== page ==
Around 50 people gathered in the Plaza on Friday, June 26, waving American flags in support of local and national police.
The protest, which remained peaceful throughout its duration, was planned as a response to the way police officers have been treated "by some anti-police protesters" in recent weeks, an announcement for the event stated.
In an invitation for the event, co-organizer Al Delsid wrote to discourage people from bringing their political beliefs to the Plaza. Cloverdale resident Mike Toninato organized the event with Delsid.
“We will be flying U.S. flags only and signs in support of police. We do not want any political signs, flags or slogans that support any political party or group,” he wrote. “Our mission is to let the police officers know that we support them.”
For approximately an hour, people lined Cloverdale Boulevard near the Plaza, waving American flags and holding signs in support of Cloverdale Police.
Toninato echoed Delsid's sentiment.
"I was out there to show positivity — I wasn’t out there for any side. I really just didn’t want to have any political side," Toninato said. "It’s just a stand for trying to unite everyone."
“I think we’re all in agreeance that what happened with George Floyd, we’re all condemning it,” Delsid said in an interview during the event. “Because of what’s happening with the police nowadays, all of the police are getting accused basically, of doing what that one officer did to Mr. Floyd. When I saw that the rioting started and that police were getting attacked and ambushed and killed, my anger level just started going up. I realized that this is no longer about George Floyd — this is just pure anarchy.”
Cloverdale had its own protest on May 31, condemning the death of George Floyd at the hands of Minneapolis Police and calling for an end to police brutality. That protest also remained peaceful, with a similar amount of people lining the boulevard at the Plaza, holding signs calling for police reform and support for people of color. Locally, protests that have resulted in property damage or looting have largely been isolated to ones occurring in Santa Rosa.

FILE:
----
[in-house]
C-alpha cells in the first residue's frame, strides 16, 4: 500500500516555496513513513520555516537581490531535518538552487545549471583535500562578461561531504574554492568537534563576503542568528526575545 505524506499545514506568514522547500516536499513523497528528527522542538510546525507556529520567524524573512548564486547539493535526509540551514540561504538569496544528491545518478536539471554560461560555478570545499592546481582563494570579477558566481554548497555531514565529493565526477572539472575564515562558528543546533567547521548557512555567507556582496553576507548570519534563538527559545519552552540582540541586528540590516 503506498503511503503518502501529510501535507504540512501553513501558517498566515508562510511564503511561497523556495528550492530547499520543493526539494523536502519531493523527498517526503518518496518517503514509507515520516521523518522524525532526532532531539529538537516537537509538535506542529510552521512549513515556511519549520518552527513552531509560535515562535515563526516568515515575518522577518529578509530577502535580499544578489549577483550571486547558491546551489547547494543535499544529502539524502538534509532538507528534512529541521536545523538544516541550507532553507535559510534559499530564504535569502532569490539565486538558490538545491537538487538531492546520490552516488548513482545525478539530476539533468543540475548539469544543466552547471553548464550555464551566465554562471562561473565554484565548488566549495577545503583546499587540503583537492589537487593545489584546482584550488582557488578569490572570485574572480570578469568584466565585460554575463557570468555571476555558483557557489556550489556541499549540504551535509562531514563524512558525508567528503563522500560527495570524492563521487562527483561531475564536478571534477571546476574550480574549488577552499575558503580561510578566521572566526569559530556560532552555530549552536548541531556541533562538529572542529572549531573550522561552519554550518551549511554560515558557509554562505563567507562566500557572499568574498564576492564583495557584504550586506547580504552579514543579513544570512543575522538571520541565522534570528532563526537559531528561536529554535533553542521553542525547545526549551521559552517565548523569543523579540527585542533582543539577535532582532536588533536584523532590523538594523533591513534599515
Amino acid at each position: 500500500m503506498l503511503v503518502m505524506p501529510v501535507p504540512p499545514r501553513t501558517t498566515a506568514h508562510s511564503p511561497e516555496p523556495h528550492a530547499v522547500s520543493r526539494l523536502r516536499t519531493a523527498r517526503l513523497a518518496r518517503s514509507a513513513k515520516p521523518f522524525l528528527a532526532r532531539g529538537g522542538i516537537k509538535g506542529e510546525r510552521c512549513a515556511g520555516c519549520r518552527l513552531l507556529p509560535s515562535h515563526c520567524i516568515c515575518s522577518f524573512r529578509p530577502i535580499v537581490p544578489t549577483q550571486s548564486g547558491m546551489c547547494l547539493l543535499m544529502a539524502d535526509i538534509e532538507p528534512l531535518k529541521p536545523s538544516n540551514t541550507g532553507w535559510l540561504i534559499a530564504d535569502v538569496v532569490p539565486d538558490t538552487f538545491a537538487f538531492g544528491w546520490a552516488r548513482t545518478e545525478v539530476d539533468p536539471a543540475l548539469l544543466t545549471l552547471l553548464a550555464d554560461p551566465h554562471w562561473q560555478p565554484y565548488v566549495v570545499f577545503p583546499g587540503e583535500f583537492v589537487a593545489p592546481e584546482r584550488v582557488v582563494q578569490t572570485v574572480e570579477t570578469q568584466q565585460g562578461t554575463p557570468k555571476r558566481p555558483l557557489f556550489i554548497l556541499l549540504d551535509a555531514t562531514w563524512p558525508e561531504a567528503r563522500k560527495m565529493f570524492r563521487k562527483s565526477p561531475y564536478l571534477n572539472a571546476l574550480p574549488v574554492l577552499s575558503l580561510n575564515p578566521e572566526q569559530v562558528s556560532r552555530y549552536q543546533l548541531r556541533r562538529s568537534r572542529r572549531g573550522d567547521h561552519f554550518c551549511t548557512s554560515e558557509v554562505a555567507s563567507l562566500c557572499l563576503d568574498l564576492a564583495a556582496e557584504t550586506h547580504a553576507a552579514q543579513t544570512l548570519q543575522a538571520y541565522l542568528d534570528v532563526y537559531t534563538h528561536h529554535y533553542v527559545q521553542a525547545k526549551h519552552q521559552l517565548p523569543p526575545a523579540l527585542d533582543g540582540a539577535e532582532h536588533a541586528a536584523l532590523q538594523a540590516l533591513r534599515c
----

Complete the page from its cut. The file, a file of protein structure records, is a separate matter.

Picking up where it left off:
While the bulk of those driving by the June 26 event honked their car horns in support of those waving flags, on multiple occasions, other passersby yelled out to the protesters, saying “F--- the police,” and calling them white supremacists.
Delsid said that while he supports Black Lives Matter, he takes issue with looting and attacking officers.
“I thought, I don’t like what’s happening to the police. A lot of them are part of our community. They’re our neighbors. They’re our friends. Every time we need help, they’re there for us, and that made me think that we need to do something and support them,” he said.
During the event, Sonoma County Sheriff’s Office helicopter Henry-1 flew over, dipping low and circling the area above the Plaza twice while laying on its siren. The act elicited cheers from those protesting.
The Cloverdale Police Department was absent from the rally, with the exception of Officer Carlos Nunez driving by during his patrol of the area. The department’s absence from the event contrasts its presence during the May 31 protest, where around seven officers were placed at various points around the Plaza and North Cloverdale Boulevard.
According to Cloverdale Police Chief Jason Ferguson, the difference in police presence was due to a difference in safety concern.
"We were receiving information that there was threats to the individuals trying to set that rally up and we had concerns based on that," he said about the May 31 protest.
"We had nothing similar to any kind of threat or any kind of opposition to this event," he said. "That’s 100% behind the reason."
Ferguson said that when it comes to protests or demonstrations, regardless of subject matter, the department works to gather information to ensure that everything stays safe and peaceful.
Delsid, an active member of Cloverdale’s American Legion Post 293, said that to him, it comes down to supporting what the American flag stands for.
“What is important to me is this flag,” he said. “It’s the flag of the United States, and right now our country is divided. It’s not the flag of the divided states, but of the United States. That’s just the way I like to look at it, and I was hoping that this would be an opportunity to unite people rather than to separate. We all live in this community, we want to support our neighbors and friends.”
As the protest wound down, three Cloverdale residents approached the Plaza with a poster that held the names and photos of 86 people of color who had been killed by the police. As they stood in the Plaza with the poster, the sign's creators were heckled by nearby kids about their support of Black Lives Matter.